The Guadalquivir is hardly navigable now. After centuries of praise for its choke-chain connected gold-leafed towers that long ago bid farewell to Cortez and Bolivar, the remains of a shipping crane following the faded blue stripe that lined the rain-stained river walls merely pointed to the nostalgic decadence from which Seville was only beginning to recover. Somehow this kidnapped city, for which the old Man left the Sea in order to paint the face of Spain for the America, managed to retain its quixotic flavor through the historic life-blood of it’s slowly clogging artery, around which the Celine Dion-playing tocadores and the English and German accents of the tourist-laden former Jewish Ghetto fell away as if to make way for Seville’s real soul.
It was this old, decaying soul that brought me to Dani’s birthday party. I arrived late, in time to receive a drink from the birthday-boy (according to Spanish tradition), but late enough to see the bulk of the group leaving for the evening. Two Italian friends of Dani’s and mine, Vito and Lucciano, invited me to a party on their way out.
“Sure,” I said reluctantly. It was a Thursday and I did not have class the next day, but I was tired. I was also in Spain, I decided, and I ought to stop being tired and experience it. Hence, I affirmed my response and left with them.
“First, we have to go get some Hashish and some Vodka from our apartment,” Lucciano said. “Here, hold my drum.”
I benignly accepted the small, djembe drum and agreed to the proposal, since their apartment was not far away. They retrieved the necessary goods and we caught a cab to the party. It was much further from the center of town than I had ever been, far away from the Guadalquivir, in a poorer barrio with a bad reputation. These are my favorite parts of town, where Hemingway’s drunken arm had never reached nor would he ever have wanted to.
The taxi pulled up to the door of a run-down apartment, we exited and climbed a few flights of stairs. A rap on the door and a tall, balding Spaniard greeted us and welcomed us in. We congregated in the kitchen where the counter displayed a massive number of half-empty bottles of every type of alcohol imaginable, interrupted at one end by a girl spouting only one intelligible Spanish phrase: “La anarquía.” My Italian friends had neglected to inform me that we were attending an anarchist’s party. I was fascinated.
Upon our arrival in the kitchen, the girl and our host turned their attention to their new guests, particularly me since I was the only one who looked particularly un-Spanish. Then came the standard three questions:
A) ¿Cómo te llamas?
- “Peter, o Pedro si es más facil.”
B) ¿De dónde eres?
- “Los Estados Unidos, el U.S.A.”
C) ¿Qué opinas del Presidente Bush?
- “Yo, bueno, es dificil saber…”
I always hated that question because each interrogator was fishing for an opinion,
A reason to vent about their other problems through arguing facts that at that point remained as provable as not. Thus, I spoke ambiguously until they relented, made my acquaintance with them, poured myself some sort of odd vodka concoction and proceeded into the next room. I found myself a spot in the circle sitting on the floor, swaying the even sound of the drums and breathing in the thick hashishan air. After a few minutes, the girl from the kitchen entered and sat down next to me. She asked me about my opinions on American Foreign Policy again; I answered as best I could; and then I asked the one question that I had of her.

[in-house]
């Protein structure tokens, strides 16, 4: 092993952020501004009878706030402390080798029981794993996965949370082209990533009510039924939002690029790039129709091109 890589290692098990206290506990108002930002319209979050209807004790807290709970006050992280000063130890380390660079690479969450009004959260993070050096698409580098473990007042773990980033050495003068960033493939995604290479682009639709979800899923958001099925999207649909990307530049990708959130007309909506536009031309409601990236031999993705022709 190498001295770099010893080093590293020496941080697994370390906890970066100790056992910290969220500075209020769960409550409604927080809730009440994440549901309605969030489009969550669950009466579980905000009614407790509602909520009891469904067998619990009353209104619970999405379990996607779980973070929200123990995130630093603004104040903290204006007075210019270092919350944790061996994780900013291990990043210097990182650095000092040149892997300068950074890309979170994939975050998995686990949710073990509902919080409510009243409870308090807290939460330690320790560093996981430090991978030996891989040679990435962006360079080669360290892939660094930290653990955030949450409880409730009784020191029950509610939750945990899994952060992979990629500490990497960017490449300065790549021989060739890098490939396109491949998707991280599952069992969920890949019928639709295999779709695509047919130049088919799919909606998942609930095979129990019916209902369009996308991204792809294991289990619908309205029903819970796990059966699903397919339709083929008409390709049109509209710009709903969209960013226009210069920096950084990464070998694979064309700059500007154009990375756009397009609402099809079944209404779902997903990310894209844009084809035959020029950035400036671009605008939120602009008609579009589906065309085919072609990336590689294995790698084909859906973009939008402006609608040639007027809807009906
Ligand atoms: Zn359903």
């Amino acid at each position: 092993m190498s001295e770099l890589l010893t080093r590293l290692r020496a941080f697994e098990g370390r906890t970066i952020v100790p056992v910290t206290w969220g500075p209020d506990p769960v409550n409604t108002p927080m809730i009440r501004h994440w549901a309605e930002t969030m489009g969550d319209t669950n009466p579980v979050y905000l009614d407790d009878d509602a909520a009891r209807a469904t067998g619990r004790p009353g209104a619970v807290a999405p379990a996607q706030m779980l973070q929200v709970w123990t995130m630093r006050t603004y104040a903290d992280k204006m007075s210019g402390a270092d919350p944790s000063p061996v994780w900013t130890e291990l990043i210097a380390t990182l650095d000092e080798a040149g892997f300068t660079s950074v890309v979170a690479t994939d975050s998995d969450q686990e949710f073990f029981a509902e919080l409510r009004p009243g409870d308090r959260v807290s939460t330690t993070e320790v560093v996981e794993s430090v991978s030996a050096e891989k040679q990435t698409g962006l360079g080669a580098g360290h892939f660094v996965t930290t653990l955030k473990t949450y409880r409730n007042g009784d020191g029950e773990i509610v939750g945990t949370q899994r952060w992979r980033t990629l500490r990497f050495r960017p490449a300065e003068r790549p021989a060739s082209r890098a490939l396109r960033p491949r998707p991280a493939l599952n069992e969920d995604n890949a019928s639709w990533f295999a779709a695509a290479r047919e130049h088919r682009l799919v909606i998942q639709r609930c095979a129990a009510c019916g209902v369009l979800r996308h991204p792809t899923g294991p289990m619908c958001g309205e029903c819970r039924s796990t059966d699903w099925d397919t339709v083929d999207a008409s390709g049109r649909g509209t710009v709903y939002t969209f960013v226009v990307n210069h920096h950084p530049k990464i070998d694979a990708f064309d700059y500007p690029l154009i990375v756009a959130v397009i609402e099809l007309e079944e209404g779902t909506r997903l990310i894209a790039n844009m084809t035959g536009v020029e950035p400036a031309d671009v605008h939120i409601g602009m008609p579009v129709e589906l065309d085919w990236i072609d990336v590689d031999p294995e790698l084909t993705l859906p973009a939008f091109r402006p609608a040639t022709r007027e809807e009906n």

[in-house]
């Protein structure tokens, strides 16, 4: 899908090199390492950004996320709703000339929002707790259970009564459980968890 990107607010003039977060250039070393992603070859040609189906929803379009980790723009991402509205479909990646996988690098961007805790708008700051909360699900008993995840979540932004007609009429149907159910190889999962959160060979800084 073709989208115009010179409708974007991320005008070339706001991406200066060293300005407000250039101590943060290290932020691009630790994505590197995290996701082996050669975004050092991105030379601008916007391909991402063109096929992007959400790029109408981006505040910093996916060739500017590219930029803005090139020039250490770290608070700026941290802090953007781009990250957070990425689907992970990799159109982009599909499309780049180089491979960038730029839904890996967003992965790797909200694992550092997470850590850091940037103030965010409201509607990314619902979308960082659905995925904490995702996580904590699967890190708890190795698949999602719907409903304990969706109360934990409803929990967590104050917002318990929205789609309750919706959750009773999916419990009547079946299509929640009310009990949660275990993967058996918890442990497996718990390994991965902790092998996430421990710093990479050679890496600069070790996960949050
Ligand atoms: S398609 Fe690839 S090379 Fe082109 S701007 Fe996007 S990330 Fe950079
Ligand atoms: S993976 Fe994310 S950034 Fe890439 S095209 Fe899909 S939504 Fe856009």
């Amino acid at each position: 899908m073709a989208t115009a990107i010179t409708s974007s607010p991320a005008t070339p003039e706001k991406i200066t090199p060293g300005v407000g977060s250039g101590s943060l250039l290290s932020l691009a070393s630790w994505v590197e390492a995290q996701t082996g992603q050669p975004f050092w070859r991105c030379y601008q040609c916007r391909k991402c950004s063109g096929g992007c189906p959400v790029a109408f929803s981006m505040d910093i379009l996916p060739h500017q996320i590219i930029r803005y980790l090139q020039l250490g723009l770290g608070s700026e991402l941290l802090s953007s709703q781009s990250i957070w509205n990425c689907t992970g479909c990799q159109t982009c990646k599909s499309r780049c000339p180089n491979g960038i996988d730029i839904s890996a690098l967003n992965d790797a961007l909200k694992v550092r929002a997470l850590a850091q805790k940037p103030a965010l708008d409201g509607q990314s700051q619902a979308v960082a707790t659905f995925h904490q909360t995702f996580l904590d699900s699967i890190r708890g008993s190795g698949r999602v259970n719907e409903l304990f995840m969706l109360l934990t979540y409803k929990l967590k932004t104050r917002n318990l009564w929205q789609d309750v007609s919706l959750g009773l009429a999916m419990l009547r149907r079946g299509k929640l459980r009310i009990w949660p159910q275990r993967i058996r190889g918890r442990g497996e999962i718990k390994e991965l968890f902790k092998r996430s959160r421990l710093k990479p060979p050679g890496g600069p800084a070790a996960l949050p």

“You were talking about la anarquía in the kitchen. Why”
“Because I am an anarchist,” she said.
“I’ve never met a sincere anarchist before. As an American (as you would expect) I’ve never figured out how anyone could logically consider it. Please, please, please explain it to me.”
She proceeded to explain it to me. I asked questions, she explained. I posited doubts, and she explained. I explained Christ, she derided Him.
Her words, it seemed centered around the experience of pain. She saw how all governments, churches, and authorities of all kinds had rejected her, leaving her with no choice but to feel the same. A philosophy so illogical to the classic mind suddenly sheds its dark implausibility for an imagined light when produced by such pain. It was in her eyes; I could just barely tell through the haze, and the large scar that followed the soft surface of her jawing cheek merely pointed to the truth planted in those beautiful irises. I could not argue. Pain had run deep, filling her up like the silt in the dirty Guadalquivir, and all she could do was latch herself to the forlorn hope of future re-channelling. That's what anarchism was for her and the others there. "Things will be better when it's all gone and we're free," she said. Her apocalyptic words sounded frighteningly familiar.
The bank clock read 4:30 when I crossed the old Guadalquivir on my way home. I was thinking about the girl, how she explained her position not through logic, but through the experience of pain. I looked at the river. The water lay still, brown, and shallow. I remembered the girl and what she said.
“I suppose it’ll have to be re-channeled someday,” I thought. “The river, the girl, all of us.”
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Oh my, dear writer, this is mesmerizing. I could read the whole book---except for your first paragraph. Can you cut those long sentences into shorter ones? I know, I have the same problem. But, to make this reader friendly, I would rework that first paragraph. The rest of the story is dynamite just as it is. I especially like your ending summation. More, more, bravo!